The Beauty Of MLS In October

Scramble for Supporters’ Shield, playoff spots setting up memorable final month
by Ray Marcham   |   Friday, October 02, 2015

US Soccer Federation (USSF)

October is setting up to be one of the most unpredictable months MLS has ever had.

Of course, not everyone is happy about that.

With a month left in the regular season, almost nothing has been settled as far as playoff positioning, or even who might make the playoffs. Only the Chicago Fire has been eliminated from postseason contention, though Colorado and Philadelphia could be added to that list with losses this weekend against Real Salt Lake and Toronto, respectively.

The only team that has clinched a playoff spot is New York Red Bulls, but they could still end up anywhere from first to sixth in the Eastern Conference, depending on how the month goes. They can’t let up, especially with a possible second Supporters’ Shield in three years in sight.

Oh, yes, the Supporters’ Shield. The winner of the Shield also has the inside track to host the MLS Cup, and right now there are 10 clubs within six points of each other. Los Angeles took the lead on Sunday night after defeating FC Dallas, as the Galaxy are in the midst of their now-traditional last season surge to the top. They jumped past Vancouver and NYRB with the win, which Dallas also could have done if they had won in SoCal.

But even with the Galaxy being the first to 50 points, that Vancouver, New York, Dallas, New England and Columbus are all within 3 points (or, a win) of LA shows just how much is still at stake. Even up-and-down Seattle, free-falling DC United, and the mysteries that are Sporting Kansas City and Portland are within striking distance of the Galaxy, if things go right.

Portland isn’t assured of a playoff spot, with San Jose and Houston both within a game of the Timbers in the West. RSL isn’t entirely out of the picture, either, but they need wins & have to hope that the Timbers/Quakes/Dynamo all stumble.

While not all of the spots in the East are clinched, the top six are pretty much set. Montréal is four points up on Orlando City and five points up on New York City FC with two games in hand on both, so the Impact are as good as in. But since only six points separate NYRB, New England, Columbus, DC United, Toronto and Montréal, who gets the first-round byes and home matches won’t be known until the last weekend of the season.

This situation doesn’t please everyone. The expansion of the MLS playoffs from 10 teams to 12 is still questioned by some who feel that too many teams make the postseason. If this was a 10-team playoff, the Impact and Timbers would be on the outside looking in, but still with a great chance to get in. It would also make the positions every team in slots 1-5 in each conference a bit shaky, but the closeness of the races would still be intact.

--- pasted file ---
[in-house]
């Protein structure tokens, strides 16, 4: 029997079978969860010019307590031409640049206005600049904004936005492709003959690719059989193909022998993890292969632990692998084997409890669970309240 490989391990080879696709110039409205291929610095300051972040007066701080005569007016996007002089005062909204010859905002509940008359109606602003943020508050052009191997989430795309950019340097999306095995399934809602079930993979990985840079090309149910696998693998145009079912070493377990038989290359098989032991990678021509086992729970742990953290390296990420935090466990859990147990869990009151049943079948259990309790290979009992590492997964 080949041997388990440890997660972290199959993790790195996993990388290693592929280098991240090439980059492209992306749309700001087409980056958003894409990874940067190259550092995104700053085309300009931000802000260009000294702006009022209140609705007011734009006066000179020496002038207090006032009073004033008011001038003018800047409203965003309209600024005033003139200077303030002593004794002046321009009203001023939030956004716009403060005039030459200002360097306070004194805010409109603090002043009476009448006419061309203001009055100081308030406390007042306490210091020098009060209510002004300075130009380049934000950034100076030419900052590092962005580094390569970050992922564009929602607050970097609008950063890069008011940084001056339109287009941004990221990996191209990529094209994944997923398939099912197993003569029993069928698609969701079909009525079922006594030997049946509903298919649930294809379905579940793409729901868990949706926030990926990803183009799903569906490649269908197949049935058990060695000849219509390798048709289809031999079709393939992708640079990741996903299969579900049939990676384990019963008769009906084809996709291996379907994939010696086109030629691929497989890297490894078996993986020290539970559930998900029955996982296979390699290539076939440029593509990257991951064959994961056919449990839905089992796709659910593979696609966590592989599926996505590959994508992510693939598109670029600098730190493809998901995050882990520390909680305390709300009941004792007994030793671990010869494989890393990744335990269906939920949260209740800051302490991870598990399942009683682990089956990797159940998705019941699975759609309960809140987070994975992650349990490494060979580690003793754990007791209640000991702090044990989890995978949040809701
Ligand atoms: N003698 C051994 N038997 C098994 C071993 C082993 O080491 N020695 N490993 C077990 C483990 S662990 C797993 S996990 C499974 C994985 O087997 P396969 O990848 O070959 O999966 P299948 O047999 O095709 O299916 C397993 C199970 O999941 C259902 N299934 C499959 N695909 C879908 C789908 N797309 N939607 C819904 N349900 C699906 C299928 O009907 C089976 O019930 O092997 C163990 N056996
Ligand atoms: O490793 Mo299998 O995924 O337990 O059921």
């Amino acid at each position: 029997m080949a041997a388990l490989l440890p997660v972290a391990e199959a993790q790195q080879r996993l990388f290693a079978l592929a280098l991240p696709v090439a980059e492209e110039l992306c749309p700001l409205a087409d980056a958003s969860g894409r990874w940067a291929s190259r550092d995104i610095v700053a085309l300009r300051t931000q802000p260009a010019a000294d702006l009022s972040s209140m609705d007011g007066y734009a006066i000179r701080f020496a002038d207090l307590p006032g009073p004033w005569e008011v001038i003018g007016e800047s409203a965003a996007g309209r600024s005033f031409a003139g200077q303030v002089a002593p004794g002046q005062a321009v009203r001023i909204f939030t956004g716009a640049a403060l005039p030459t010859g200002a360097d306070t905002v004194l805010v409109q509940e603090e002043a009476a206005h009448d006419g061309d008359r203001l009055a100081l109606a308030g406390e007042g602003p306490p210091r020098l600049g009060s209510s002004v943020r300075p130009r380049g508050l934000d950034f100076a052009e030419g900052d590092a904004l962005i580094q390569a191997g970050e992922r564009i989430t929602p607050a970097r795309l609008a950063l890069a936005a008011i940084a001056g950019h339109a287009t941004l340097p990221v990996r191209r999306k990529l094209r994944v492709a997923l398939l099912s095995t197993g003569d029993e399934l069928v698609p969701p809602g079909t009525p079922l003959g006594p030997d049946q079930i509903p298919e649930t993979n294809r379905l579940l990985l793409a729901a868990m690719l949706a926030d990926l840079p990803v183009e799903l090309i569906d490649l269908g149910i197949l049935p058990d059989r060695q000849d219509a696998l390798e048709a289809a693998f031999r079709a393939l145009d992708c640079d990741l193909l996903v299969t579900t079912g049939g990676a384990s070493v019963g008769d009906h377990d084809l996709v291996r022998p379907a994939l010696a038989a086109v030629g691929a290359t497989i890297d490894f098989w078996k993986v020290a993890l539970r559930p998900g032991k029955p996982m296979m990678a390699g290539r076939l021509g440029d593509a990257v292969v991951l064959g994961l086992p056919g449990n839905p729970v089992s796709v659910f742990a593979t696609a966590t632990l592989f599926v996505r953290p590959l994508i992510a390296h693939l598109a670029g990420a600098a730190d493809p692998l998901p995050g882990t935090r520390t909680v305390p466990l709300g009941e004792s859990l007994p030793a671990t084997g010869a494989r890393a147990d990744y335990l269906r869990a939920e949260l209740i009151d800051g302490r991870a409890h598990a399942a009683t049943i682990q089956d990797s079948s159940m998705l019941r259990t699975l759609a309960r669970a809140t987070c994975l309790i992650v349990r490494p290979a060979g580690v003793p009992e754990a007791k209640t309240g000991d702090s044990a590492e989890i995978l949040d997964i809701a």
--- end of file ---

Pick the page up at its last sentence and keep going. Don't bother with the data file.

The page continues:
If anything, the new playoff format has taken away the prize of finishing third, as they no longer skip the play-in match and go straight into the conference semifinals. The prize of getting that first-round bye for teams that finish first or second is stronger, and this season that may be as important as making the playoffs.

The importance of playoff positioning, and even making the playoffs, makes every game in the regular season that much more important. While some may point to this season as a reason why there should be a smaller playoff (or, for the Europhiles, none at all), it also supports the format because it allows more teams to stay in the race for a longer period of time. This way, there are fewer “meaningless” matches where both clubs are just playing out the schedule, which leads to dreadful matches that have no meaning. Even Chicago can still impact the playoffs, with matches against New England, DC United and the Red Bulls still ahead.

Besides, having 12 out of 20 teams make the playoffs isn’t out of the ordinary for North American sports. Both the NHL and NBA have 16 out of 30 teams make it, and in NCAA Division I FBS football, an astonishing 80 out of 128 teams will make the postseason. Yes, the NFL has 12 out of 32 make the playoffs, and MLB has 10 out of 30, but that means a large amount of teams are playing out the string well before the season ends, with nothing to play for.

In a way, MLS has gotten a bit lucky this year. That the top of the league is so tight has been a major plus in making sure the season finishes strong. Some may see that as “mediocre” or a sign that the league has too much parity, but they ignore the big picture.

That big picture shows a season of ups & downs heading to an exciting finish. The Supporters’ Shield race is incredibly tight, positioning for spots is frantic and almost every match having meaning. It won’t be pretty, and soccer at this time of year rarely is, but it will be fascinating.

And it just may be setting up the best October MLS has seen. 


Washington State
Club Domestic:
Portland Timbers
Club Foreign:
Cascadia native and a fan for as long as he can remember, Ray was brought up on the old NASL. Learned to love MLS. Wanted to play like Clive Charles. Then like Tony Adams. Only dreams, of course.